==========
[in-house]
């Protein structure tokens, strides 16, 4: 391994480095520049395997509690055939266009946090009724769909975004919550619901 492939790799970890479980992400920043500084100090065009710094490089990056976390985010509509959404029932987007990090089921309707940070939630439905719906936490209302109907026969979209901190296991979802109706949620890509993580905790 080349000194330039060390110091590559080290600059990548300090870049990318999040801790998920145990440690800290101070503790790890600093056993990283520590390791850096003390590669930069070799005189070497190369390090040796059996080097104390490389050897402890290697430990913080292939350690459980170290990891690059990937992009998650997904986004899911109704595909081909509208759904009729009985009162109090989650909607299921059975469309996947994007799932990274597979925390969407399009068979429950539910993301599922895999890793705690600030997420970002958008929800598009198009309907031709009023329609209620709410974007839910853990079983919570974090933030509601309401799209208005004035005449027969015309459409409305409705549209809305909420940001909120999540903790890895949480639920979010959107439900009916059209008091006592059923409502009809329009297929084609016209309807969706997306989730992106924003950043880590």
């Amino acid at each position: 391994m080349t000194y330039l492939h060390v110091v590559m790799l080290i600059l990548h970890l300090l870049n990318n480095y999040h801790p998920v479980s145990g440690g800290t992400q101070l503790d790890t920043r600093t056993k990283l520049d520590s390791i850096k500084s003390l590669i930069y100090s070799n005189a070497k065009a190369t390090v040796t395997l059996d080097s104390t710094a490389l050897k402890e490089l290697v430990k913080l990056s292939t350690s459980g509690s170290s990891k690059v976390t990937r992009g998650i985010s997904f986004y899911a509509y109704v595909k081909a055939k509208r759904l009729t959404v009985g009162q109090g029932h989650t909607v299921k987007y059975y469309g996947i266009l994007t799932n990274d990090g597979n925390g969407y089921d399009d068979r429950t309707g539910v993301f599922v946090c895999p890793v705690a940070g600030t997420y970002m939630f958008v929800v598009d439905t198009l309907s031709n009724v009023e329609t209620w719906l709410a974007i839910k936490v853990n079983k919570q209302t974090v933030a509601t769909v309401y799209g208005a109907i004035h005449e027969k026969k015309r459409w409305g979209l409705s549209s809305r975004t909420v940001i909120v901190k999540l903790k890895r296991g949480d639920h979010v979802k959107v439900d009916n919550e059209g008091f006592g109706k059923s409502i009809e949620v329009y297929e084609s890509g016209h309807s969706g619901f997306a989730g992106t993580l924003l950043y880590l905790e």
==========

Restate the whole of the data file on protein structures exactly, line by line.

[in-house]
């Protein structure tokens, strides 16, 4: 391994480095520049395997509690055939266009946090009724769909975004919550619901 492939790799970890479980992400920043500084100090065009710094490089990056976390985010509509959404029932987007990090089921309707940070939630439905719906936490209302109907026969979209901190296991979802109706949620890509993580905790 080349000194330039060390110091590559080290600059990548300090870049990318999040801790998920145990440690800290101070503790790890600093056993990283520590390791850096003390590669930069070799005189070497190369390090040796059996080097104390490389050897402890290697430990913080292939350690459980170290990891690059990937992009998650997904986004899911109704595909081909509208759904009729009985009162109090989650909607299921059975469309996947994007799932990274597979925390969407399009068979429950539910993301599922895999890793705690600030997420970002958008929800598009198009309907031709009023329609209620709410974007839910853990079983919570974090933030509601309401799209208005004035005449027969015309459409409305409705549209809305909420940001909120999540903790890895949480639920979010959107439900009916059209008091006592059923409502009809329009297929084609016209309807969706997306989730992106924003950043880590």
């Amino acid at each position: 391994m080349t000194y330039l492939h060390v110091v590559m790799l080290i600059l990548h970890l300090l870049n990318n480095y999040h801790p998920v479980s145990g440690g800290t992400q101070l503790d790890t920043r600093t056993k990283l520049d520590s390791i850096k500084s003390l590669i930069y100090s070799n005189a070497k065009a190369t390090v040796t395997l059996d080097s104390t710094a490389l050897k402890e490089l290697v430990k913080l990056s292939t350690s459980g509690s170290s990891k690059v976390t990937r992009g998650i985010s997904f986004y899911a509509y109704v595909k081909a055939k509208r759904l009729t959404v009985g009162q109090g029932h989650t909607v299921k987007y059975y469309g996947i266009l994007t799932n990274d990090g597979n925390g969407y089921d399009d068979r429950t309707g539910v993301f599922v946090c895999p890793v705690a940070g600030t997420y970002m939630f958008v929800v598009d439905t198009l309907s031709n009724v009023e329609t209620w719906l709410a974007i839910k936490v853990n079983k919570q209302t974090v933030a509601t769909v309401y799209g208005a109907i004035h005449e027969k026969k015309r459409w409305g979209l409705s549209s809305r975004t909420v940001i909120v901190k999540l903790k890895r296991g949480d639920h979010v979802k959107v439900d009916n919550e059209g008091f006592g109706k059923s409502i009809e949620v329009y297929e084609s890509g016209h309807s969706g619901f997306a989730g992106t993580l924003l950043y880590l905790e």